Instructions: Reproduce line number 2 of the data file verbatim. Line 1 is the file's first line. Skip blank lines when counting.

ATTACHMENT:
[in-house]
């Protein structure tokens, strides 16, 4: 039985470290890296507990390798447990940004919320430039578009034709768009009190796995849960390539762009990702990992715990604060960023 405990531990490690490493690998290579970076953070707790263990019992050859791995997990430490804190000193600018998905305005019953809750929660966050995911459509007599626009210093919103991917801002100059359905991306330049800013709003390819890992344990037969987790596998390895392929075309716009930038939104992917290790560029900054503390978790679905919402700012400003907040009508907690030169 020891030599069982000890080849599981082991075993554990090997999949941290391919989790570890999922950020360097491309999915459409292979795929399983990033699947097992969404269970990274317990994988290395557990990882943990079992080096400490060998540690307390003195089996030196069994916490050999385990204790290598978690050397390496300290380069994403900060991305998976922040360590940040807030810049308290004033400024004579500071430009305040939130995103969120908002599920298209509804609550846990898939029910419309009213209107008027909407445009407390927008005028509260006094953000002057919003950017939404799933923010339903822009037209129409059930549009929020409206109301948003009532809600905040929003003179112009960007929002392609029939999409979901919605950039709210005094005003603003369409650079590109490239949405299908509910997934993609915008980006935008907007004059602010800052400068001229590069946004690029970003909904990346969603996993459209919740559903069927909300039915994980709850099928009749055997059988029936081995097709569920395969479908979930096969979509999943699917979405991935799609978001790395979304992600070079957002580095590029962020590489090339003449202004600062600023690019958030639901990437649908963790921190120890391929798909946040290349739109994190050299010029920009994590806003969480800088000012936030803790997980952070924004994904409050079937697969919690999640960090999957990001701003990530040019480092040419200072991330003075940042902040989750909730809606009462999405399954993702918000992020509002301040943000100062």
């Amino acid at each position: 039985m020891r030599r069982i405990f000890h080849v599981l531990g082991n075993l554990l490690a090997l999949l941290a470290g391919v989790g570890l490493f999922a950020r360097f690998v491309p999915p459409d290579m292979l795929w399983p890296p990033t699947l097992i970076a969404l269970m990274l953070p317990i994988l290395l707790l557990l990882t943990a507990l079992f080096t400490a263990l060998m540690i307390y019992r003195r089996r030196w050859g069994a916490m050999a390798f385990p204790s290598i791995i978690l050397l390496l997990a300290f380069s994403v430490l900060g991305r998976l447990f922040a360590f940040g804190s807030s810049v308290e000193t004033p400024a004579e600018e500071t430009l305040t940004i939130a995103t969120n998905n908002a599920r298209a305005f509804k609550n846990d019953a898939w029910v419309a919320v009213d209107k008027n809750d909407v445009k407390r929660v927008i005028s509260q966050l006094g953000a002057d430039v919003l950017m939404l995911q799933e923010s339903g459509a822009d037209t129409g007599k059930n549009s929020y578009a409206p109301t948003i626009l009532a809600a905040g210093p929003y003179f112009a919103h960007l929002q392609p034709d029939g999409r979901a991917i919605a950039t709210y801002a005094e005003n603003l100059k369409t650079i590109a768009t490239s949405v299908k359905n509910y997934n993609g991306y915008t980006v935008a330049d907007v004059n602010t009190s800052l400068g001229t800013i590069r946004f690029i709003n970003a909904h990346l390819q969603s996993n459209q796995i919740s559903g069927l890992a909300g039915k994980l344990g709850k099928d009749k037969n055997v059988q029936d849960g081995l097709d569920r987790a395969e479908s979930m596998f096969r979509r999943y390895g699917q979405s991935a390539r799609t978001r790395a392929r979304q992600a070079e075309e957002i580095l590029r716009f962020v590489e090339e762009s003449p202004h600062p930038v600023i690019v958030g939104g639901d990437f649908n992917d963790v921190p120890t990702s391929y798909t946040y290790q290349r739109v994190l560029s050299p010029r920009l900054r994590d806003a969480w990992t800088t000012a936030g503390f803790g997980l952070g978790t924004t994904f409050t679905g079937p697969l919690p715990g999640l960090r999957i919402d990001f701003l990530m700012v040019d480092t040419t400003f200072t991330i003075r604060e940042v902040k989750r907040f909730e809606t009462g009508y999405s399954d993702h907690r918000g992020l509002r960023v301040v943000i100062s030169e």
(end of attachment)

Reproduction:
């Protein structure tokens, strides 16, 4: 039985470290890296507990390798447990940004919320430039578009034709768009009190796995849960390539762009990702990992715990604060960023 405990531990490690490493690998290579970076953070707790263990019992050859791995997990430490804190000193600018998905305005019953809750929660966050995911459509007599626009210093919103991917801002100059359905991306330049800013709003390819890992344990037969987790596998390895392929075309716009930038939104992917290790560029900054503390978790679905919402700012400003907040009508907690030169 020891030599069982000890080849599981082991075993554990090997999949941290391919989790570890999922950020360097491309999915459409292979795929399983990033699947097992969404269970990274317990994988290395557990990882943990079992080096400490060998540690307390003195089996030196069994916490050999385990204790290598978690050397390496300290380069994403900060991305998976922040360590940040807030810049308290004033400024004579500071430009305040939130995103969120908002599920298209509804609550846990898939029910419309009213209107008027909407445009407390927008005028509260006094953000002057919003950017939404799933923010339903822009037209129409059930549009929020409206109301948003009532809600905040929003003179112009960007929002392609029939999409979901919605950039709210005094005003603003369409650079590109490239949405299908509910997934993609915008980006935008907007004059602010800052400068001229590069946004690029970003909904990346969603996993459209919740559903069927909300039915994980709850099928009749055997059988029936081995097709569920395969479908979930096969979509999943699917979405991935799609978001790395979304992600070079957002580095590029962020590489090339003449202004600062600023690019958030639901990437649908963790921190120890391929798909946040290349739109994190050299010029920009994590806003969480800088000012936030803790997980952070924004994904409050079937697969919690999640960090999957990001701003990530040019480092040419200072991330003075940042902040989750909730809606009462999405399954993702918000992020509002301040943000100062």